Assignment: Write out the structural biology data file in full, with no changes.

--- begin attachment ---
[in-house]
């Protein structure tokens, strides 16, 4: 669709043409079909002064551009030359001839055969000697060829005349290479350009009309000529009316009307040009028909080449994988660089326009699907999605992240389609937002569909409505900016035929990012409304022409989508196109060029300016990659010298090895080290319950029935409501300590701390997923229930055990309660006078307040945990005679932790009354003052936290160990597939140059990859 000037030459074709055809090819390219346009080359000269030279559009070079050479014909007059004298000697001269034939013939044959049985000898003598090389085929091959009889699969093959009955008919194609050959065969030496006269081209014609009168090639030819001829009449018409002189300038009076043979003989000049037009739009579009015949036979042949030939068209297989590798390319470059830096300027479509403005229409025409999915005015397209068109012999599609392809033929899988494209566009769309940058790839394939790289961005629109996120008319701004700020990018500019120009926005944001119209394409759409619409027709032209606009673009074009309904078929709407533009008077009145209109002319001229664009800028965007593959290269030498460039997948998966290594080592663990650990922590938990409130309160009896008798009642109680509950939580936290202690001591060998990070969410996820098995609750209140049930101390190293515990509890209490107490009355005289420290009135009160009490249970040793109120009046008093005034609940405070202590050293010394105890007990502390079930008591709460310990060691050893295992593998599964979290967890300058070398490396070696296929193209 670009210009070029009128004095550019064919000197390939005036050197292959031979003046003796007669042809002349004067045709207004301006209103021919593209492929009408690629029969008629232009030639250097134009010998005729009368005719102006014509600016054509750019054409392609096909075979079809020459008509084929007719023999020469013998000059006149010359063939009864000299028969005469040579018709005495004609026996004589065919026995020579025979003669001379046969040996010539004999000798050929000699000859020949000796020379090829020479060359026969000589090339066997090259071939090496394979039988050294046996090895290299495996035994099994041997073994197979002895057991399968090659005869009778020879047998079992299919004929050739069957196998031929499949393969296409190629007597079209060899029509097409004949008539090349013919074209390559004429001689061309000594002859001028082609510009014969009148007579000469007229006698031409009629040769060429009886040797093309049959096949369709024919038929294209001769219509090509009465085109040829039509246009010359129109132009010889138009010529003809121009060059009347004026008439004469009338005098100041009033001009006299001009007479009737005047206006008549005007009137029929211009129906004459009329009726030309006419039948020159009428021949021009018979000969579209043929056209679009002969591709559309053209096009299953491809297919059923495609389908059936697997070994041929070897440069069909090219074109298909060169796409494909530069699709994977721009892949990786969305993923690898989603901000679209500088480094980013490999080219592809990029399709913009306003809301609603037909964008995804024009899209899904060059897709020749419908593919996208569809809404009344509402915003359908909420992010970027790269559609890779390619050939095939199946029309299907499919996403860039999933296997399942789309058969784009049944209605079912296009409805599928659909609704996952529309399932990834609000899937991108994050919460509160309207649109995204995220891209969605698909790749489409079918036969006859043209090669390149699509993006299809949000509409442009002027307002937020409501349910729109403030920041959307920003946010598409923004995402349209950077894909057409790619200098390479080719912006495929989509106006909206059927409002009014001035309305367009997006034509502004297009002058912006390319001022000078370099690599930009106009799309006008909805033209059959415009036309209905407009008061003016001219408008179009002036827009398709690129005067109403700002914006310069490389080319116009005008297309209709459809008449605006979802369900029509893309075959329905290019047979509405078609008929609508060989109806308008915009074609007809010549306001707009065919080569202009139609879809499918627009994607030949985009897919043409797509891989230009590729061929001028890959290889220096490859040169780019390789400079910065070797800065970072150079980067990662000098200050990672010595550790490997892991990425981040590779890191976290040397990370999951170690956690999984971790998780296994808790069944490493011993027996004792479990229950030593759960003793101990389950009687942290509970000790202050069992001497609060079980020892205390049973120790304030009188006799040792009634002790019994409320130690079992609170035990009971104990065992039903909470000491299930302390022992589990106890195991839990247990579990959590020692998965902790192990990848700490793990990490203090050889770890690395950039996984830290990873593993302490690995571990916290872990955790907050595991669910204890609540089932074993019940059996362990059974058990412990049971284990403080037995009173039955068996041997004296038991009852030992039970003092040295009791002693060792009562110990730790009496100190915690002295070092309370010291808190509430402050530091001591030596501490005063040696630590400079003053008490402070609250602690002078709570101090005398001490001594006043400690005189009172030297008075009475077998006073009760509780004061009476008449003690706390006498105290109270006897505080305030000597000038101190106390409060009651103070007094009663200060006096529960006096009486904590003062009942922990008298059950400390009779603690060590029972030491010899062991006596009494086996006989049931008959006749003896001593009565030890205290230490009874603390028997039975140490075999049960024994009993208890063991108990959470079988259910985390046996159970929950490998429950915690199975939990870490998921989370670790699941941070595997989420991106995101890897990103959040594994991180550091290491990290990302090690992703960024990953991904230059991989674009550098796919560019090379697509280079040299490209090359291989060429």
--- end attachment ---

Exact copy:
[in-house]
């Protein structure tokens, strides 16, 4: 669709043409079909002064551009030359001839055969000697060829005349290479350009009309000529009316009307040009028909080449994988660089326009699907999605992240389609937002569909409505900016035929990012409304022409989508196109060029300016990659010298090895080290319950029935409501300590701390997923229930055990309660006078307040945990005679932790009354003052936290160990597939140059990859 000037030459074709055809090819390219346009080359000269030279559009070079050479014909007059004298000697001269034939013939044959049985000898003598090389085929091959009889699969093959009955008919194609050959065969030496006269081209014609009168090639030819001829009449018409002189300038009076043979003989000049037009739009579009015949036979042949030939068209297989590798390319470059830096300027479509403005229409025409999915005015397209068109012999599609392809033929899988494209566009769309940058790839394939790289961005629109996120008319701004700020990018500019120009926005944001119209394409759409619409027709032209606009673009074009309904078929709407533009008077009145209109002319001229664009800028965007593959290269030498460039997948998966290594080592663990650990922590938990409130309160009896008798009642109680509950939580936290202690001591060998990070969410996820098995609750209140049930101390190293515990509890209490107490009355005289420290009135009160009490249970040793109120009046008093005034609940405070202590050293010394105890007990502390079930008591709460310990060691050893295992593998599964979290967890300058070398490396070696296929193209 670009210009070029009128004095550019064919000197390939005036050197292959031979003046003796007669042809002349004067045709207004301006209103021919593209492929009408690629029969008629232009030639250097134009010998005729009368005719102006014509600016054509750019054409392609096909075979079809020459008509084929007719023999020469013998000059006149010359063939009864000299028969005469040579018709005495004609026996004589065919026995020579025979003669001379046969040996010539004999000798050929000699000859020949000796020379090829020479060359026969000589090339066997090259071939090496394979039988050294046996090895290299495996035994099994041997073994197979002895057991399968090659005869009778020879047998079992299919004929050739069957196998031929499949393969296409190629007597079209060899029509097409004949008539090349013919074209390559004429001689061309000594002859001028082609510009014969009148007579000469007229006698031409009629040769060429009886040797093309049959096949369709024919038929294209001769219509090509009465085109040829039509246009010359129109132009010889138009010529003809121009060059009347004026008439004469009338005098100041009033001009006299001009007479009737005047206006008549005007009137029929211009129906004459009329009726030309006419039948020159009428021949021009018979000969579209043929056209679009002969591709559309053209096009299953491809297919059923495609389908059936697997070994041929070897440069069909090219074109298909060169796409494909530069699709994977721009892949990786969305993923690898989603901000679209500088480094980013490999080219592809990029399709913009306003809301609603037909964008995804024009899209899904060059897709020749419908593919996208569809809404009344509402915003359908909420992010970027790269559609890779390619050939095939199946029309299907499919996403860039999933296997399942789309058969784009049944209605079912296009409805599928659909609704996952529309399932990834609000899937991108994050919460509160309207649109995204995220891209969605698909790749489409079918036969006859043209090669390149699509993006299809949000509409442009002027307002937020409501349910729109403030920041959307920003946010598409923004995402349209950077894909057409790619200098390479080719912006495929989509106006909206059927409002009014001035309305367009997006034509502004297009002058912006390319001022000078370099690599930009106009799309006008909805033209059959415009036309209905407009008061003016001219408008179009002036827009398709690129005067109403700002914006310069490389080319116009005008297309209709459809008449605006979802369900029509893309075959329905290019047979509405078609008929609508060989109806308008915009074609007809010549306001707009065919080569202009139609879809499918627009994607030949985009897919043409797509891989230009590729061929001028890959290889220096490859040169780019390789400079910065070797800065970072150079980067990662000098200050990672010595550790490997892991990425981040590779890191976290040397990370999951170690956690999984971790998780296994808790069944490493011993027996004792479990229950030593759960003793101990389950009687942290509970000790202050069992001497609060079980020892205390049973120790304030009188006799040792009634002790019994409320130690079992609170035990009971104990065992039903909470000491299930302390022992589990106890195991839990247990579990959590020692998965902790192990990848700490793990990490203090050889770890690395950039996984830290990873593993302490690995571990916290872990955790907050595991669910204890609540089932074993019940059996362990059974058990412990049971284990403080037995009173039955068996041997004296038991009852030992039970003092040295009791002693060792009562110990730790009496100190915690002295070092309370010291808190509430402050530091001591030596501490005063040696630590400079003053008490402070609250602690002078709570101090005398001490001594006043400690005189009172030297008075009475077998006073009760509780004061009476008449003690706390006498105290109270006897505080305030000597000038101190106390409060009651103070007094009663200060006096529960006096009486904590003062009942922990008298059950400390009779603690060590029972030491010899062991006596009494086996006989049931008959006749003896001593009565030890205290230490009874603390028997039975140490075999049960024994009993208890063991108990959470079988259910985390046996159970929950490998429950915690199975939990870490998921989370670790699941941070595997989420991106995101890897990103959040594994991180550091290491990290990302090690992703960024990953991904230059991989674009550098796919560019090379697509280079040299490209090359291989060429």